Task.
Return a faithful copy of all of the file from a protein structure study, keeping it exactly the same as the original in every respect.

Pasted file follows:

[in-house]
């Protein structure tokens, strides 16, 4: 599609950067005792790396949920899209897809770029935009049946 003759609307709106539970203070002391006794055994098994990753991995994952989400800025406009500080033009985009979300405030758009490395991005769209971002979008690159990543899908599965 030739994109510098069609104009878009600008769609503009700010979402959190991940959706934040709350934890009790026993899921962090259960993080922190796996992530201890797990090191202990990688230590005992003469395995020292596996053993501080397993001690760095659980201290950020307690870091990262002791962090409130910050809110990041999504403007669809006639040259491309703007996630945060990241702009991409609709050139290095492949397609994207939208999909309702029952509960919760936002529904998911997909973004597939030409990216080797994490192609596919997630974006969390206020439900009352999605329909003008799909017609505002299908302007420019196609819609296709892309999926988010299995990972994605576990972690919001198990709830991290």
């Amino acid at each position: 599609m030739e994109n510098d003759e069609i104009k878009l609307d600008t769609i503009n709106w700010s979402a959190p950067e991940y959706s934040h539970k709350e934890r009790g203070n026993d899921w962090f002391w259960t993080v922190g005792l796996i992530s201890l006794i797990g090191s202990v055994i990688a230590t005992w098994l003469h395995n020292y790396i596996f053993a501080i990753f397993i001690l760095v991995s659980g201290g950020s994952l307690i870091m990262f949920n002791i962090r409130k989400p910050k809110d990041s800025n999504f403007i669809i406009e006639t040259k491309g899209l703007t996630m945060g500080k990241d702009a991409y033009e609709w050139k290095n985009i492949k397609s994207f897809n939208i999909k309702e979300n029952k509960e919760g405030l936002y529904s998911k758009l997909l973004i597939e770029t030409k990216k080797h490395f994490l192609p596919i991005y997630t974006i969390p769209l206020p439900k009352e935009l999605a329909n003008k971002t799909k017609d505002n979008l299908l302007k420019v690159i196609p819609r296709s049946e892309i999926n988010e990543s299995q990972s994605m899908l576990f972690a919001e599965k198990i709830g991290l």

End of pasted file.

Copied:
[in-house]
């Protein structure tokens, strides 16, 4: 599609950067005792790396949920899209897809770029935009049946 003759609307709106539970203070002391006794055994098994990753991995994952989400800025406009500080033009985009979300405030758009490395991005769209971002979008690159990543899908599965 030739994109510098069609104009878009600008769609503009700010979402959190991940959706934040709350934890009790026993899921962090259960993080922190796996992530201890797990090191202990990688230590005992003469395995020292596996053993501080397993001690760095659980201290950020307690870091990262002791962090409130910050809110990041999504403007669809006639040259491309703007996630945060990241702009991409609709050139290095492949397609994207939208999909309702029952509960919760936002529904998911997909973004597939030409990216080797994490192609596919997630974006969390206020439900009352999605329909003008799909017609505002299908302007420019196609819609296709892309999926988010299995990972994605576990972690919001198990709830991290």
């Amino acid at each position: 599609m030739e994109n510098d003759e069609i104009k878009l609307d600008t769609i503009n709106w700010s979402a959190p950067e991940y959706s934040h539970k709350e934890r009790g203070n026993d899921w962090f002391w259960t993080v922190g005792l796996i992530s201890l006794i797990g090191s202990v055994i990688a230590t005992w098994l003469h395995n020292y790396i596996f053993a501080i990753f397993i001690l760095v991995s659980g201290g950020s994952l307690i870091m990262f949920n002791i962090r409130k989400p910050k809110d990041s800025n999504f403007i669809i406009e006639t040259k491309g899209l703007t996630m945060g500080k990241d702009a991409y033009e609709w050139k290095n985009i492949k397609s994207f897809n939208i999909k309702e979300n029952k509960e919760g405030l936002y529904s998911k758009l997909l973004i597939e770029t030409k990216k080797h490395f994490l192609p596919i991005y997630t974006i969390p769209l206020p439900k009352e935009l999605a329909n003008k971002t799909k017609d505002n979008l299908l302007k420019v690159i196609p819609r296709s049946e892309i999926n988010e990543s299995q990972s994605m899908l576990f972690a919001e599965k198990i709830g991290l």